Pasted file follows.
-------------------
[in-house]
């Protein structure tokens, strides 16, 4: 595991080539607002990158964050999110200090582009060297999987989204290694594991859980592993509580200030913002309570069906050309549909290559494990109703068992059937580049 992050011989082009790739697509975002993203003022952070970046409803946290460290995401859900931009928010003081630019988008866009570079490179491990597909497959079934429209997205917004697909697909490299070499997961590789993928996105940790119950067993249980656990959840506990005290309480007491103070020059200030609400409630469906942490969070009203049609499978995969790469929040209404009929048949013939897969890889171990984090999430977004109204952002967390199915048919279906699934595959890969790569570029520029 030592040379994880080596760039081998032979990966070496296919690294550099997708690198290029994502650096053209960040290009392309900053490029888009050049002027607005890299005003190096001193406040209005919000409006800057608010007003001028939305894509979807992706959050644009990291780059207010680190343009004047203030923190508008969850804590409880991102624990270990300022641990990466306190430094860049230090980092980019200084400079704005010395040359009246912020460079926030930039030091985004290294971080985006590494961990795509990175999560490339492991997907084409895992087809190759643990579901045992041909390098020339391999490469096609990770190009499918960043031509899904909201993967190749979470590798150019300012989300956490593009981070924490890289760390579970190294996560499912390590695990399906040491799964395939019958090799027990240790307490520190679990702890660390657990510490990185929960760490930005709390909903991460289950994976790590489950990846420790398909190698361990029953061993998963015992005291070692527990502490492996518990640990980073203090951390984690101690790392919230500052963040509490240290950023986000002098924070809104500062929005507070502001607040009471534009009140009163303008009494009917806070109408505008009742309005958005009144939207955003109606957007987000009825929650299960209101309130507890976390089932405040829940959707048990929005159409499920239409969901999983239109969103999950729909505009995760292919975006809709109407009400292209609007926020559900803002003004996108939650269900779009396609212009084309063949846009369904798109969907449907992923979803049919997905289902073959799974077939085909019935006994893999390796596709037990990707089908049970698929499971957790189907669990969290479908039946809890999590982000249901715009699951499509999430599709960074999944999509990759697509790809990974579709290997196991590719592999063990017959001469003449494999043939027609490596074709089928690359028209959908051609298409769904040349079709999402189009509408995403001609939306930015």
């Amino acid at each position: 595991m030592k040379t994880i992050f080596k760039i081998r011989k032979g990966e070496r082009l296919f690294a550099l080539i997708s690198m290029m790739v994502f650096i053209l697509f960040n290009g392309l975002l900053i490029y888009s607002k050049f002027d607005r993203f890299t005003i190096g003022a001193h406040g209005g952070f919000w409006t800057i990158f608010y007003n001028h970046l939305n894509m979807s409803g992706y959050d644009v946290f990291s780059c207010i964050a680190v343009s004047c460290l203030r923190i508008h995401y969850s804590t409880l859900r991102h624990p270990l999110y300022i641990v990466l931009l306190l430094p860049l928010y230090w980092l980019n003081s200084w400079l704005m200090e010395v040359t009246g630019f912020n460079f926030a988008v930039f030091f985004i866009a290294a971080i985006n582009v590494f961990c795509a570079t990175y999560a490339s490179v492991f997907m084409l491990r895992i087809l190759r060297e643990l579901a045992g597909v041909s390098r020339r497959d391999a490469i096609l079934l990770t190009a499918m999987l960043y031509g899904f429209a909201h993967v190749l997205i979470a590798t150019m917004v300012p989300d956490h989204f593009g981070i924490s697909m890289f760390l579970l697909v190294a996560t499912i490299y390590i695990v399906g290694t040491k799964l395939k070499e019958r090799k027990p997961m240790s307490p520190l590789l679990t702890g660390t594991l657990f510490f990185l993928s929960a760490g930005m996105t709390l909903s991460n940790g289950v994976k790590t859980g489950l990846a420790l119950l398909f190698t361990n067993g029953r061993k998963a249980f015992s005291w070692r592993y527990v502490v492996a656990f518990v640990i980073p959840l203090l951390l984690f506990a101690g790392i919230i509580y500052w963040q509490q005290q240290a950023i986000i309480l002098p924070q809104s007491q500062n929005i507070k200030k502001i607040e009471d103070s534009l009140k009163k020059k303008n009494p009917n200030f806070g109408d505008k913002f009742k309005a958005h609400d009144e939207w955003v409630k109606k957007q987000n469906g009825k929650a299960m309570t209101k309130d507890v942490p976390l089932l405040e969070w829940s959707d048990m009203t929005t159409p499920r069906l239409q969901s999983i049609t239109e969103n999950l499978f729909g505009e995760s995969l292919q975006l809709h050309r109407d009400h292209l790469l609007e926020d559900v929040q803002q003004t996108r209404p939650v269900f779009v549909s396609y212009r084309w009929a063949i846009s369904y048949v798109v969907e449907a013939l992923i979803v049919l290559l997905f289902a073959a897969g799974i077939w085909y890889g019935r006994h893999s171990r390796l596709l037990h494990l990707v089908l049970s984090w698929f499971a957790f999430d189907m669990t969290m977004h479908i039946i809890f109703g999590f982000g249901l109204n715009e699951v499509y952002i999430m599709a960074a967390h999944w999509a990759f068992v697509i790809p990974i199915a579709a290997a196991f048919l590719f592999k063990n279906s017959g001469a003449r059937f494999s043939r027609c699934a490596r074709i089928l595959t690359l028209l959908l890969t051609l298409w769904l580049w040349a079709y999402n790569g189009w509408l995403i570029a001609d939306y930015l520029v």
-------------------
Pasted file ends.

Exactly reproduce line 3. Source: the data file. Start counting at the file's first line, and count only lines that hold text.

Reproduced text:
């Amino acid at each position: 595991m030592k040379t994880i992050f080596k760039i081998r011989k032979g990966e070496r082009l296919f690294a550099l080539i997708s690198m290029m790739v994502f650096i053209l697509f960040n290009g392309l975002l900053i490029y888009s607002k050049f002027d607005r993203f890299t005003i190096g003022a001193h406040g209005g952070f919000w409006t800057i990158f608010y007003n001028h970046l939305n894509m979807s409803g992706y959050d644009v946290f990291s780059c207010i964050a680190v343009s004047c460290l203030r923190i508008h995401y969850s804590t409880l859900r991102h624990p270990l999110y300022i641990v990466l931009l306190l430094p860049l928010y230090w980092l980019n003081s200084w400079l704005m200090e010395v040359t009246g630019f912020n460079f926030a988008v930039f030091f985004i866009a290294a971080i985006n582009v590494f961990c795509a570079t990175y999560a490339s490179v492991f997907m084409l491990r895992i087809l190759r060297e643990l579901a045992g597909v041909s390098r020339r497959d391999a490469i096609l079934l990770t190009a499918m999987l960043y031509g899904f429209a909201h993967v190749l997205i979470a590798t150019m917004v300012p989300d956490h989204f593009g981070i924490s697909m890289f760390l579970l697909v190294a996560t499912i490299y390590i695990v399906g290694t040491k799964l395939k070499e019958r090799k027990p997961m240790s307490p520190l590789l679990t702890g660390t594991l657990f510490f990185l993928s929960a760490g930005m996105t709390l909903s991460n940790g289950v994976k790590t859980g489950l990846a420790l119950l398909f190698t361990n067993g029953r061993k998963a249980f015992s005291w070692r592993y527990v502490v492996a656990f518990v640990i980073p959840l203090l951390l984690f506990a101690g790392i919230i509580y500052w963040q509490q005290q240290a950023i986000i309480l002098p924070q809104s007491q500062n929005i507070k200030k502001i607040e009471d103070s534009l009140k009163k020059k303008n009494p009917n200030f806070g109408d505008k913002f009742k309005a958005h609400d009144e939207w955003v409630k109606k957007q987000n469906g009825k929650a299960m309570t209101k309130d507890v942490p976390l089932l405040e969070w829940s959707d048990m009203t929005t159409p499920r069906l239409q969901s999983i049609t239109e969103n999950l499978f729909g505009e995760s995969l292919q975006l809709h050309r109407d009400h292209l790469l609007e926020d559900v929040q803002q003004t996108r209404p939650v269900f779009v549909s396609y212009r084309w009929a063949i846009s369904y048949v798109v969907e449907a013939l992923i979803v049919l290559l997905f289902a073959a897969g799974i077939w085909y890889g019935r006994h893999s171990r390796l596709l037990h494990l990707v089908l049970s984090w698929f499971a957790f999430d189907m669990t969290m977004h479908i039946i809890f109703g999590f982000g249901l109204n715009e699951v499509y952002i999430m599709a960074a967390h999944w999509a990759f068992v697509i790809p990974i199915a579709a290997a196991f048919l590719f592999k063990n279906s017959g001469a003449r059937f494999s043939r027609c699934a490596r074709i089928l595959t690359l028209l959908l890969t051609l298409w769904l580049w040349a079709y999402n790569g189009w509408l995403i570029a001609d939306y930015l520029v």